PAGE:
Violence at Hindley prison has dropped, new figures reveal

Spending has increased to Hindley Prison
Spending has increased to Hindley Prison

Violence at Hindley Prison has fallen as more money is spent on inmates, official figures reveal.

But amid record levels of assault and self-harm in jails across England and Wales, MPs have published a scathing report warning that the prison system is in an “appalling state of crisis”.

Members of the Commons Justice Committee accused the Government of having no clear plan for “desperately needed change”.

At HMP Hindley, spending on each prisoner shot up to £45,857 in 2018-19, 18 per cent higher than in the previous year, new Ministry of Justice statistics show.

In total, £23.7m was ploughed into the men-only jail in Wigan over 2018-19, according to the data.

Meanwhile, separate figures published by the MoJ recorded 260 assaults at Hindley Prison in 2018 – 46 fewer than the previous year.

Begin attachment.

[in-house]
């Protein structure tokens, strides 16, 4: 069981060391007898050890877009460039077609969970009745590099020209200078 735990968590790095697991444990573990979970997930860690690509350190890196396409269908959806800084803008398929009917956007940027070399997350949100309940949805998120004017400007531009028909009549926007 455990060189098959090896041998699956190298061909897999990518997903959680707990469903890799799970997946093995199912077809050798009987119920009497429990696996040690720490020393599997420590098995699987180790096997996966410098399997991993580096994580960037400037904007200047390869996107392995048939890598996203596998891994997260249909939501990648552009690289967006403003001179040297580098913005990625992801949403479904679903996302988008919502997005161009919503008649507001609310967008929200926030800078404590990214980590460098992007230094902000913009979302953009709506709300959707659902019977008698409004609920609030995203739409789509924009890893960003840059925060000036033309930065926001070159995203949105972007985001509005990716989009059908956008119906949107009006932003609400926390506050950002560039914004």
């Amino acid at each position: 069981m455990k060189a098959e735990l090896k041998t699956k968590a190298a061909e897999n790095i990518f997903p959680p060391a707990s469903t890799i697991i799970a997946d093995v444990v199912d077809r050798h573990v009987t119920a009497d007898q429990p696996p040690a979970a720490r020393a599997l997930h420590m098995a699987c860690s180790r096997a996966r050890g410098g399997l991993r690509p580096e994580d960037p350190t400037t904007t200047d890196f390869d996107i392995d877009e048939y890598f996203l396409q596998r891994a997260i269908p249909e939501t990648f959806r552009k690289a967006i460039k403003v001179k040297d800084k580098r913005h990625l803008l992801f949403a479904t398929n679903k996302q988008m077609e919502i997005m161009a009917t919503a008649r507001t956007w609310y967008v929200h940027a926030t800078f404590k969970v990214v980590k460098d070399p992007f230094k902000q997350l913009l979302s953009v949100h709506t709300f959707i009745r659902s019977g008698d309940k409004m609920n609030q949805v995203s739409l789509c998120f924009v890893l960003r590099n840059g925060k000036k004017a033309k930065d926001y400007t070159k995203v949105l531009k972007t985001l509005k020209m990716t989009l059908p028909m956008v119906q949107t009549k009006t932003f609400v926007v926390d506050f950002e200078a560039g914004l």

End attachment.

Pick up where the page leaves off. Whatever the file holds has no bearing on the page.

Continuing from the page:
These included 49 attacks on staff.

There were also 349 self-harm incidents, up from 233 in 2017.

Deaths in custody also fell between 2017 and 2018, from two to one.

Hindley staff have taken industrial action in the past to complain about a shortage of staff there which, they said, heightened risks of attacks.

Across England and Wales, prison resources cost taxpayers £3.4bn in 2018-19 – an average of £41,136 per inmate.

The bill has risen by more than £220m over the last year with prices per inmate hiked by nearly 10 per cent – around £3,500.

At the same time, violence in the country’s jails has continued to climb.

Attacks on prison staff jumped 15 per cent in 2018-19, with 10,315 assaults recorded. The number of inmates self-harming also rose, by 24 per cent over the period, to 58,030. As of September, self-harm incidents per person reached a record 4.8. There were 317 deaths in custody in 2018-19, 87 of them self-inflicted.

Deborah Coles, executive director of the campaigning charity INQUEST, said the statistics showed an “endless cycle of systemic neglect and political indifference. Any incoming government must radically transform sentencing policy, reduce the prison population and redirect resources to community services.”

The MoJ said it would take time for improvements to be seen in prisons.

A spokesperson said: “We know that levels of violence and self-harm in prisons are unacceptably high, but we remain determined to make progress so that our jails reform offenders, reduce reoffending and keep the public safe.”